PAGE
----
I have been very critical of the research that many economists have done on education issues (see The Best Posts & Articles About The Role Of Economists In Education).

Liz Wisniewski, an educator and economist, left a comment on one of those posts, Great News! Only 2 Of Top 308 New Economists Want To Study Schools, and I invited her to expand it into today’s guest post.

Coincidentally, The New York Times has a “Room For Debate” feature today headlined Are Economists Overrated?

Liz Wisniewski has been an elementary school teacher in Massachusetts for the last ten years. Before that she worked as an economist in the energy industry for twenty years. She is hoping to put in another good ten years in as a teacher so that she can say she gave both wonderful professions their due!

Whenever economists weigh in on education issues I wince.

I am an elementary teacher. I have been one for 9 years now. Prior to joining my current, much maligned profession, I was a member of another much maligned profession: I was an economist. Having loved both these professions, I often find myself wincing with embarrassment when economists, with rather a brazen ignorance, poke their noses into the business of education.

It doesn’t have to be this way.

Economists could add an important perspective to the current debates over education and positively impact the education of children in this country. However, playing such a role would require some serious consciousness raising and a relinquishing of the hubris that is often apparent when economists weigh in on education issues. With an attitude open to learning, there are so many meaty education topics for economists to explore.


First, the economic history of the teaching profession deserves more attention. What a weighty subject is here for an economist who understands a bit about pedagogy and who is free of gender bias! Their input would be so helpful in the current debate around attracting talent to the profession.

Second, how I wish a knowledgeable, open-minded economist would weigh in on the issue of teacher tenure. An educated discussion of the likely economic impacts of revising this system would be a wildly refreshing and enlightening counter-point to the simplistic solutions many short-sighted policy makers purport.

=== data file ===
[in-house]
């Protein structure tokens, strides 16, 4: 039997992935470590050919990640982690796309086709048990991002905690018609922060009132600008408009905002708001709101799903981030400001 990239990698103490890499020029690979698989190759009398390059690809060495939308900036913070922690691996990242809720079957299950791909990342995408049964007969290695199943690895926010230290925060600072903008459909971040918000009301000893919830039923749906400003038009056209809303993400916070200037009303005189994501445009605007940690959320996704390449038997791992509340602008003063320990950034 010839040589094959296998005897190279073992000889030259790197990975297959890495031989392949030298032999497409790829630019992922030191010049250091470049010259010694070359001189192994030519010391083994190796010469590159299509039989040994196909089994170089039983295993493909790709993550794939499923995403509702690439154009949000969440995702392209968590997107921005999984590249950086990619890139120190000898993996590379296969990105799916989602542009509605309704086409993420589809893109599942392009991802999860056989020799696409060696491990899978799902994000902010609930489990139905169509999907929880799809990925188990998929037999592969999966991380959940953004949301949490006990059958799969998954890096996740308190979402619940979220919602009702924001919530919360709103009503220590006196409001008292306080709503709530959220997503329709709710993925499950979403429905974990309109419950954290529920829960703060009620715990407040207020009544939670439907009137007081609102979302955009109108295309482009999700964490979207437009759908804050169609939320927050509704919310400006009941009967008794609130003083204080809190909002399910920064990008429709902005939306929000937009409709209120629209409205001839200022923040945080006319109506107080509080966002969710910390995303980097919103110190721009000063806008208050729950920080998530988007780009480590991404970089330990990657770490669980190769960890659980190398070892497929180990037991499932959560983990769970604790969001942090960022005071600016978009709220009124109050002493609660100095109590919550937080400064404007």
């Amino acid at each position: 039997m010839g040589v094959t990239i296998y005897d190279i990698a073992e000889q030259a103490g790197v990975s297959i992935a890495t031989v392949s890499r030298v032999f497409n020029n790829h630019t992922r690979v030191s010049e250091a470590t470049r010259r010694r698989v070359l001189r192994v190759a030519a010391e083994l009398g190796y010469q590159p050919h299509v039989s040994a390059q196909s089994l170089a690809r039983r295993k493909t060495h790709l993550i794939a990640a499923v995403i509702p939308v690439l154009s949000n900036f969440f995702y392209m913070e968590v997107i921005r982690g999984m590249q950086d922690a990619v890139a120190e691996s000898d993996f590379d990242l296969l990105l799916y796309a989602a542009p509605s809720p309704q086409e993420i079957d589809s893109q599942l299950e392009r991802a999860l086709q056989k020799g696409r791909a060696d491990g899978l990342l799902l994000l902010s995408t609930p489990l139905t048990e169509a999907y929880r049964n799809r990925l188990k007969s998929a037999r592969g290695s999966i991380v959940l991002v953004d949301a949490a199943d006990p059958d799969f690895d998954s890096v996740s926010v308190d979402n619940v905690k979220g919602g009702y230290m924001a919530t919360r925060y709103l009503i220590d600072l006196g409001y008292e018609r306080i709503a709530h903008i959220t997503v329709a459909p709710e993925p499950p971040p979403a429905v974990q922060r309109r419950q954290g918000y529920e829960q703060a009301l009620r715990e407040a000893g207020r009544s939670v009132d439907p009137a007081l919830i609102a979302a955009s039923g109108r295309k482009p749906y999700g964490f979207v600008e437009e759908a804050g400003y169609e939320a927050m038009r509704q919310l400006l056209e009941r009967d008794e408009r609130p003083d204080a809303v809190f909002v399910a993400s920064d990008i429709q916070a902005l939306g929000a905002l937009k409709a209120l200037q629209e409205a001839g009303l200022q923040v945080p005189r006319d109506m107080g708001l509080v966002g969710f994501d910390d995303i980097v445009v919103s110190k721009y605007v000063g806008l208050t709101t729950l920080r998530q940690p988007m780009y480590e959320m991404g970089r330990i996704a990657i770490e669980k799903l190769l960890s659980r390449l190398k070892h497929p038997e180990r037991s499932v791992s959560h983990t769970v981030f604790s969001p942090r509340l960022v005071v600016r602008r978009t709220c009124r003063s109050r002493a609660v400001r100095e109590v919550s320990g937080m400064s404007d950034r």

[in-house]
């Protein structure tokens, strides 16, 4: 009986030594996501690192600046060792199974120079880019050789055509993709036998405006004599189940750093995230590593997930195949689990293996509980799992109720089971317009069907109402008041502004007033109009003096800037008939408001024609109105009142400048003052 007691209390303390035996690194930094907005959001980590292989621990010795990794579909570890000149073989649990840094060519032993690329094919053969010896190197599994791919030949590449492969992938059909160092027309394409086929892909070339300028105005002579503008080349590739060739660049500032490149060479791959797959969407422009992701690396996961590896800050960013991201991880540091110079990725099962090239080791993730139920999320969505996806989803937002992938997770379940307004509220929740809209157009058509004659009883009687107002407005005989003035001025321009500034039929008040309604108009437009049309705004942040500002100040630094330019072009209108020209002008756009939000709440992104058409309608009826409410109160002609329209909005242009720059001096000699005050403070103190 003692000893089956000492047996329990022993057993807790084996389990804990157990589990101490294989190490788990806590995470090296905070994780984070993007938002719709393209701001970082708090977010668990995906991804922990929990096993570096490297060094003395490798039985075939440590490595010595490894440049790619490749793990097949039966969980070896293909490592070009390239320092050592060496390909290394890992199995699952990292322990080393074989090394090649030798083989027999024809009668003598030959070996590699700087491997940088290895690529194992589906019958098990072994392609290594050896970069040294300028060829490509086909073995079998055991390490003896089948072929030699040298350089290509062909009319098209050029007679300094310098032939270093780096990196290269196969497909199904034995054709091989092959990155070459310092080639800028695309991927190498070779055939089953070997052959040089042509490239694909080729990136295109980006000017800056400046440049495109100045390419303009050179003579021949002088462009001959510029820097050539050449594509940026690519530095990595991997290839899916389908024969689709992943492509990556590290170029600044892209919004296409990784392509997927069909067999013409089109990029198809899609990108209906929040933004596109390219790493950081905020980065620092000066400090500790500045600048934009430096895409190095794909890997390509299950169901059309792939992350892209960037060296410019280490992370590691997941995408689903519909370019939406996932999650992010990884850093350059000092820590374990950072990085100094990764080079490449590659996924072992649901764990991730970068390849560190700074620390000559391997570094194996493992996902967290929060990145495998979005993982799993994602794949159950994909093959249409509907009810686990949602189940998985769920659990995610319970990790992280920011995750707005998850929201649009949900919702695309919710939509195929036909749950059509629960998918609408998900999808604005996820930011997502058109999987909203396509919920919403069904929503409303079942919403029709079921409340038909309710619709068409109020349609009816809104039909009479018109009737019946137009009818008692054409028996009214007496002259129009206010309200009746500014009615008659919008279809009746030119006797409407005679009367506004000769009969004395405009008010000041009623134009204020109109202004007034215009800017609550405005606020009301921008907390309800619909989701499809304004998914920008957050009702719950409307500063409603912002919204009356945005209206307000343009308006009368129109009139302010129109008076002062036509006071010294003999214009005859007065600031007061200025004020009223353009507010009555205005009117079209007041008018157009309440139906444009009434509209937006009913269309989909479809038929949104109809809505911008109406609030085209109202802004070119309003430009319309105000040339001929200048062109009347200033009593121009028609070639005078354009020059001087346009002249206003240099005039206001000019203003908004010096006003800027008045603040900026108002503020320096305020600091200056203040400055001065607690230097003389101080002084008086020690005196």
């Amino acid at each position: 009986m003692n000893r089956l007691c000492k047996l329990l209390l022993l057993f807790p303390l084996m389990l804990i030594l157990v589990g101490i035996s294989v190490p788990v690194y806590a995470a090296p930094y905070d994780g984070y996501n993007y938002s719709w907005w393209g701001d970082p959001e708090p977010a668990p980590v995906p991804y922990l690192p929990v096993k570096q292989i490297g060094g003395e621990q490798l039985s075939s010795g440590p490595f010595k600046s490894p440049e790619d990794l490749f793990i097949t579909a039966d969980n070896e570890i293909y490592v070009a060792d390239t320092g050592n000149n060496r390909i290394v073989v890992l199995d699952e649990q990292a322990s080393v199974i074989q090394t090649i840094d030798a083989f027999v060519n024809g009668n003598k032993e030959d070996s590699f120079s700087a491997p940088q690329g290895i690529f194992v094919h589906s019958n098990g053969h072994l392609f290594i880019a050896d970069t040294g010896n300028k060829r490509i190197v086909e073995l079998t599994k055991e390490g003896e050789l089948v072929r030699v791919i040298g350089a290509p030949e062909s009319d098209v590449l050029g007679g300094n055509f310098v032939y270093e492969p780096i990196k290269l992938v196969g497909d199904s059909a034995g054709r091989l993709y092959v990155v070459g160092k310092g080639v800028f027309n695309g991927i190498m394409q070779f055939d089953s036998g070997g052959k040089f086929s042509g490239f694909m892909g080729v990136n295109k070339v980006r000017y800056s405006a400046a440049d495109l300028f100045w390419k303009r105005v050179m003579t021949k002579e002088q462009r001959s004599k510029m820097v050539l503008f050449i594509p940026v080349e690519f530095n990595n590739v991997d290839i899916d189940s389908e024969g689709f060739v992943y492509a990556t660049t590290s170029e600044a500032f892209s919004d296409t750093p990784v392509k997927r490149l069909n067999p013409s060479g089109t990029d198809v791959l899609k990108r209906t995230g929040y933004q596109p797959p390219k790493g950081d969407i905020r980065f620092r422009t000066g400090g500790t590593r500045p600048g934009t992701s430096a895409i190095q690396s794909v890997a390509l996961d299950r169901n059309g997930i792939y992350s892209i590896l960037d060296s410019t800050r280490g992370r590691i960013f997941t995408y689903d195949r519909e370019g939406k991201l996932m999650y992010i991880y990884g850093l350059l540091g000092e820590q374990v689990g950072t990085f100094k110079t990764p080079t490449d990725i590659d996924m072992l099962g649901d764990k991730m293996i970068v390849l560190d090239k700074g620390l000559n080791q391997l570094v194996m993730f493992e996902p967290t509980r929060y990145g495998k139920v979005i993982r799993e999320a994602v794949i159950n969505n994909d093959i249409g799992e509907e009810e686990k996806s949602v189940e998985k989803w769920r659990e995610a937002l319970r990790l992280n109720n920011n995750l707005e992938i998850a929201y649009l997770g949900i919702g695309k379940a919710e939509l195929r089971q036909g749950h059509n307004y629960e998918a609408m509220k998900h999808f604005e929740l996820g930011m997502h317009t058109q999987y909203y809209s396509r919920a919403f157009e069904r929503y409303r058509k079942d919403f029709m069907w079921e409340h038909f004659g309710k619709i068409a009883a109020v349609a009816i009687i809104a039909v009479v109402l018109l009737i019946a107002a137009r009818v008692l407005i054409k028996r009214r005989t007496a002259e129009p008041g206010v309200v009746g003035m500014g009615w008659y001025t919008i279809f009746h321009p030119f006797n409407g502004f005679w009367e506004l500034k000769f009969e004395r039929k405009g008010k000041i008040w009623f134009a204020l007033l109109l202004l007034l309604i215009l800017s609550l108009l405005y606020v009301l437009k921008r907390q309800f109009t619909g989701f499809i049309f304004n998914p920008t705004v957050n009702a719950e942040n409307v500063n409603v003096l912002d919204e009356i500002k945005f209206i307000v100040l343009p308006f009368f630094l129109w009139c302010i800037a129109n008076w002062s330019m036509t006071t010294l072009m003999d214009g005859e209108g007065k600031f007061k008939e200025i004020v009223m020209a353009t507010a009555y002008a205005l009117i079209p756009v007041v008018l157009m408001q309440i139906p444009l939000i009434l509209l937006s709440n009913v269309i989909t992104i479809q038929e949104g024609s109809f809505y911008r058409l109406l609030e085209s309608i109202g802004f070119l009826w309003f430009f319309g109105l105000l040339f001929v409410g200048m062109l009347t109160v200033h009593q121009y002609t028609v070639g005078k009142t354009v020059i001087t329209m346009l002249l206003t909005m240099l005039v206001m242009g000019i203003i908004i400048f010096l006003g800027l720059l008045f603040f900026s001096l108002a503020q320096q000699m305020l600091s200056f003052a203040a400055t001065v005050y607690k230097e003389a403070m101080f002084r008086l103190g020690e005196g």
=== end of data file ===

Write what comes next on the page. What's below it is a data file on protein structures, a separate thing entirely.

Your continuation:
Third, the wisp of an economist still alive inside me cries out for a worthy examination of the concept of “choice” as it applies to the public vs. charter debate. In my life I had to handle real world problems where market place “choices” only result in efficiency when consumers had “perfect knowledge” and other key assumptions upheld. I can only hope that some sound economic theory regarding competitive school choice has been bandied about somewhere, and that I simply have not run across it.

However, I understand when my education colleagues join in silent prayer– entreating that “education economists” will miraculously disappear and those dismal scientists will find another victim for their off-base opinions. But I wish there were more education economists than fewer.

There are many economists out there and they are not necessarily objectively applying economic principles. Conservative leaning economists are hired by conservative leaning organizations and their views become more conservative leaning. Same thing happens on the more liberal side and the moderate middle. This, for right or wrong, is how the world works, but right now it seems that the playing field of education economists is rather one-sided. The area of education is too rich, too deep and too complicated for that.

Lastly I would like to tell my education colleges something they may not know about economists: like many of the students we work with, economists have a bit of a self-esteem problem that can close their minds to learning. Once economists were happy being “worldly philosophers,” but over time, economists wanted to make sure they were being taken more seriously – just like the cool science guys down the university hall. In short, economists developed “data envy.”

With the advent of computer technology, economists were able to enter the realm of the sciences and produce reams of data; they no longer were restricted to the realm of philosophy and sociology. Churning data is fun! But it can create a myopic and simplified view of issues involving the bothersome complexities of real people. The data fascination distorts so many issues and is especially true with regards to education (VAM anybody! How embarrassing that the mathematicians had to be the ones to say this was a crock!)

Without some serious consciousness raising, gender bending, ego deflation and broadening of the debaters to include economists not on the “free market” dole, it is unlikely that my dear old profession will play a useful role in education. While my economist heart breaks from the sadness of lost opportunity, my teacher heart breaks with embarrassment.